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MLR Caps Still a Big Issue

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August will be a crucial month for insurance agents seeking to preserve their relatively large commissions on the sale of small health insurance policies.

Officials of several agents’ groups have confirmed that they are negotiating with state insurance commissioners, who are playing a key role in implementing the new healthcare law.

Officials of the trade groups met with seven insurance commissioners who were attending meetings of the NAIC’s Health Insurance and Managed Care Committee and subgroups in Washington, D.C., according to several industry officials.

They are crafting provisions of the Patient Protection and Affordable Care Act that by law become effective Sept. 23.

The NAIC is drafting them, and will play key roles in implementing them, but they still must be approved by the Department of Health and Human Services, according to the law.

The agents’ groups are seeking some form of exemption for their commissions from a provision of the healthcare reform law, the Patient Protection and Affordable Care Act.

The provision, Sec. 2718 of the bill mandates that 85 percent of healthcare premiums be allocated to actual care, and that administrative costs be limited to 15 percent of premiums.

In their meetings with the seven commissioners, representatives of the agents’ groups have proposed a compromise designed “to find a pathway that ensures “our members can continue to make a living,” according to one lobbyist involved with the talks.

“Crunch time will be August,” confirmed one lobbyist. And, the lobbyist said, “talks are at a delicate stage.”

They are pointing to the request already submitted to HHS for a waiver of the MLR mandate by Maine Insurance Superintendent Mila Kofman.

In her petition to HHS, Kofman argued that at least one of the state’s two insurance companies would likely leave the individual market if the law is implemented. “[A]bsent a waiver, I believe that the federal MLR standard may disrupt our individual health insurance market,” Kofman wrote in a letter to HHS.

Citing the Kofman request, another lobbyist for an agents’ group said, “It is telling that even before the regulation is implemented, that a state is seeking a waiver.”

He added, that, “We are seeking a way of dealing with the commissioners in such a way as to allow them to adhere to the law without throwing the baby out with the bath water.”

Talks have been underway for several months, and the agents’ industry joined together in a June letter to the NAIC that warned of the fragile nature of the small group and individual market and the key role agents play in serving the small and individual markets, which in some cases provide commissions of up to 20 percent of premiums.

“Our organizations are concerned because the draft definition has so far failed to account for the wide spectrum of insurer activities that contribute to better health outcomes and care delivery efficiency,” the letter said.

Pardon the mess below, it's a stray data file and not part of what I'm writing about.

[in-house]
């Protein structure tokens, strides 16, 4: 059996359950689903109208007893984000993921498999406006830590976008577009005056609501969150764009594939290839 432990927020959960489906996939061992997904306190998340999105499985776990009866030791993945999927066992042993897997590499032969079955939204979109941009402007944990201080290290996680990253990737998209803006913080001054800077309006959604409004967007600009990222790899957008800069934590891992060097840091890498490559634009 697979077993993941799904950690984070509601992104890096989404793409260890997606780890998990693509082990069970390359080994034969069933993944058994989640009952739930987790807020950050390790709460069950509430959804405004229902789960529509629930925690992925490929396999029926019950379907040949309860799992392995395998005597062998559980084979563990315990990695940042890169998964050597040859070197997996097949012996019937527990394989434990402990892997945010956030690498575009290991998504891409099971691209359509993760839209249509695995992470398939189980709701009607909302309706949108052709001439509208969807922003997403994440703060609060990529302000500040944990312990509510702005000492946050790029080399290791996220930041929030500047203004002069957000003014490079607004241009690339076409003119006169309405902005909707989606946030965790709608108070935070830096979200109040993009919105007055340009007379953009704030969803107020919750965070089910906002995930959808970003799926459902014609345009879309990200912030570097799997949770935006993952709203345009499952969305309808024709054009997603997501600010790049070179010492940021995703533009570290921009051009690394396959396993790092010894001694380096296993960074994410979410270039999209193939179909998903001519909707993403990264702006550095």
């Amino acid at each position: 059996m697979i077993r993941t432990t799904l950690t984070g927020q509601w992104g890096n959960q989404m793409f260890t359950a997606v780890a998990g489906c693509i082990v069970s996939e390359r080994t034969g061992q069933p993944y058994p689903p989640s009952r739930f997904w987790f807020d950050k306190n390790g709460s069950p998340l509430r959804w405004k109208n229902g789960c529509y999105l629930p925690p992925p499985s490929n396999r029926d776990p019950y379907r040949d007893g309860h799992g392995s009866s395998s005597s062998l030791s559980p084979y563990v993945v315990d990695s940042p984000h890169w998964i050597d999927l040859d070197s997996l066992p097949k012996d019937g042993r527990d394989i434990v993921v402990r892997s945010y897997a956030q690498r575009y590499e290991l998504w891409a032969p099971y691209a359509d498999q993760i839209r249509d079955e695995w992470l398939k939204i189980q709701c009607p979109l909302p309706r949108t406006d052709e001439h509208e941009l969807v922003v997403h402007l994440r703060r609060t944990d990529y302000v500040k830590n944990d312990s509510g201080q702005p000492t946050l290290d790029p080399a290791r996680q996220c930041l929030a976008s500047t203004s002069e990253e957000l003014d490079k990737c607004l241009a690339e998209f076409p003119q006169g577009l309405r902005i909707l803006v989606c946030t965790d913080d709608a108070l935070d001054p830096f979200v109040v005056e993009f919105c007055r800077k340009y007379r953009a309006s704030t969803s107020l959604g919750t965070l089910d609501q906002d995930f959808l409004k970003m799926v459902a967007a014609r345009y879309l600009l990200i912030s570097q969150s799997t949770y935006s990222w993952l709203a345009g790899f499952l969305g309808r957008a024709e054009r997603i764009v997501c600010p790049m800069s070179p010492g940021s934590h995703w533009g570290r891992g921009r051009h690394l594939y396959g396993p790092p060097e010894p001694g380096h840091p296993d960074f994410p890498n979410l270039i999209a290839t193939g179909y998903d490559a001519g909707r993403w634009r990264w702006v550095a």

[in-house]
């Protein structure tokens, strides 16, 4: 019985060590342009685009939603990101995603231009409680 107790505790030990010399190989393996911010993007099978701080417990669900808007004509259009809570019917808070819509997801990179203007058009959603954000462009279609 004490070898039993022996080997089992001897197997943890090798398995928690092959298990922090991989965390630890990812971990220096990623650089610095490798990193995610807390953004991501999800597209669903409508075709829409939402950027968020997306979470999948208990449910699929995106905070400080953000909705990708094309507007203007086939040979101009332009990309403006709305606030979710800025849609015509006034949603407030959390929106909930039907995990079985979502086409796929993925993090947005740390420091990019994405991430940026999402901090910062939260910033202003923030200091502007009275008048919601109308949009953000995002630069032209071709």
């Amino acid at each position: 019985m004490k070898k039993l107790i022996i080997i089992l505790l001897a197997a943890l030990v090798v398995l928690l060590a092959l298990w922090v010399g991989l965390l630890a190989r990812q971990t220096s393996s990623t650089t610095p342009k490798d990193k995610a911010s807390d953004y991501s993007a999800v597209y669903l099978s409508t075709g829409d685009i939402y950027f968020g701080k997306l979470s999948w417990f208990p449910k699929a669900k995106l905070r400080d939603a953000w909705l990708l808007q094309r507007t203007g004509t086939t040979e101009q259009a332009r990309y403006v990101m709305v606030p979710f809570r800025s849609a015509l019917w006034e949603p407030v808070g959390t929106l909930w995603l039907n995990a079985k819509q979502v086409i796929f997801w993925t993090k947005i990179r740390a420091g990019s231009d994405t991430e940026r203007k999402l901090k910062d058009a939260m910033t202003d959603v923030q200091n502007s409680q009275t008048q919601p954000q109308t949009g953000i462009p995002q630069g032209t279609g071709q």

“We fear the adoption of a narrow and static definition will adversely impact spending on certain important health plan activities,” the letter added.

“If the definition is improperly crafted, discourages or precludes the development of new innovations over time, or excludes activities that both improve care quality and also help contain treatment costs, then the quality of care delivery will deteriorate and costs will surely increase,” the letter said.

Diane Boyle, vice president of government relations for the National Association of Insurance and Financial Advisers, confirmed that the “medical loss ratio is critical.”

She said that, “We want to make sure that the MLR ratios continue to allow for competition in the marketplace and we have seen some early warning signs, like Ccommissioner Kaufman out of Maine, asking for a waiver because of some of her concerns about companies exiting the marketplace.”

“That is what we want to ensure: That carriers don’t exit a marketplace, there is continued competition. and that consumers have access to quality services,” she said.

“We are fearful that the MLR will be defined too narrowly,” she said, acknowledging that this is a pocketbook issue for agents.”

Ms. Doyle said one suggestion being made by agents’ groups is that the implementation date for the MLR be pushed back to 2014, when individual mandates and other major provisions of the legislation must be implemented.

“That would help because you would have the individual mandate in place, where now you have the MLR going into effect before individuals are required to have coverage,” she said.

Nicole Allen, vice president of industry affairs at the Council of Insurance Agents and Brokers, said the CIAB is worried about the fact that we remain concerned with the last draft of the proposed blank, the form insurance companies use to report their financial information to the NAIC.

It is the form that will be used for reporting on this issue. It is a detailed, 40-page form.

“There needs to be flexibility in the standards used to define expenses for improving healthcare quality,” she said.

“The NAIC has taken a list-based approach rather than a functional approach, which means that if something is not specifically listed, it is not acceptable,” Allen said. “It basically says that, ‘if you are not included above, you do not count as a covered activity.”

Allen said the current version of the “blank” constitutes “Very narrow definitions and we are afraid that it will discourage activities that could have a positive impact on quality improvement,” citing wellness, and health prevention activities in connection with insurers. Our members do a lot of that.”


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